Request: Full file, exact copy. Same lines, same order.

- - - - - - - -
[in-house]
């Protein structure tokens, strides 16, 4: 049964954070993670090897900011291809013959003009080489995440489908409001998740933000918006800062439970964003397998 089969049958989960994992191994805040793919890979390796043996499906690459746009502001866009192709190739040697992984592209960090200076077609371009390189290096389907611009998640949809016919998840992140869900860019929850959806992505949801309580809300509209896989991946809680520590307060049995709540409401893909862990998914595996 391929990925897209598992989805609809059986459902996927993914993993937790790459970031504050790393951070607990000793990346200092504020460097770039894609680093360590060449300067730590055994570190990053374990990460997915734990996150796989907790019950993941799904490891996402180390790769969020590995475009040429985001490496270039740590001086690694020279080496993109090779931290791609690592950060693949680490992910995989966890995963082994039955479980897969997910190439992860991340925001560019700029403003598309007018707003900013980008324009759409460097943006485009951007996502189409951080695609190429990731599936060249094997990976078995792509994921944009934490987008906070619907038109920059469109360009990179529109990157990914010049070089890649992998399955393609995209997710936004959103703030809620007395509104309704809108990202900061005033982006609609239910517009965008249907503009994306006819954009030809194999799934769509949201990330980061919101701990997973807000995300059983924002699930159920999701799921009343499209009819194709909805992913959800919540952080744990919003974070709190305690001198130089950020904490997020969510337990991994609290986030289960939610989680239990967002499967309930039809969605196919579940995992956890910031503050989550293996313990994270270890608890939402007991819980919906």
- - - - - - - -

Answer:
[in-house]
């Protein structure tokens, strides 16, 4: 049964954070993670090897900011291809013959003009080489995440489908409001998740933000918006800062439970964003397998 089969049958989960994992191994805040793919890979390796043996499906690459746009502001866009192709190739040697992984592209960090200076077609371009390189290096389907611009998640949809016919998840992140869900860019929850959806992505949801309580809300509209896989991946809680520590307060049995709540409401893909862990998914595996 391929990925897209598992989805609809059986459902996927993914993993937790790459970031504050790393951070607990000793990346200092504020460097770039894609680093360590060449300067730590055994570190990053374990990460997915734990996150796989907790019950993941799904490891996402180390790769969020590995475009040429985001490496270039740590001086690694020279080496993109090779931290791609690592950060693949680490992910995989966890995963082994039955479980897969997910190439992860991340925001560019700029403003598309007018707003900013980008324009759409460097943006485009951007996502189409951080695609190429990731599936060249094997990976078995792509994921944009934490987008906070619907038109920059469109360009990179529109990157990914010049070089890649992998399955393609995209997710936004959103703030809620007395509104309704809108990202900061005033982006609609239910517009965008249907503009994306006819954009030809194999799934769509949201990330980061919101701990997973807000995300059983924002699930159920999701799921009343499209009819194709909805992913959800919540952080744990919003974070709190305690001198130089950020904490997020969510337990991994609290986030289960939610989680239990967002499967309930039809969605196919579940995992956890910031503050989550293996313990994270270890608890939402007991819980919906």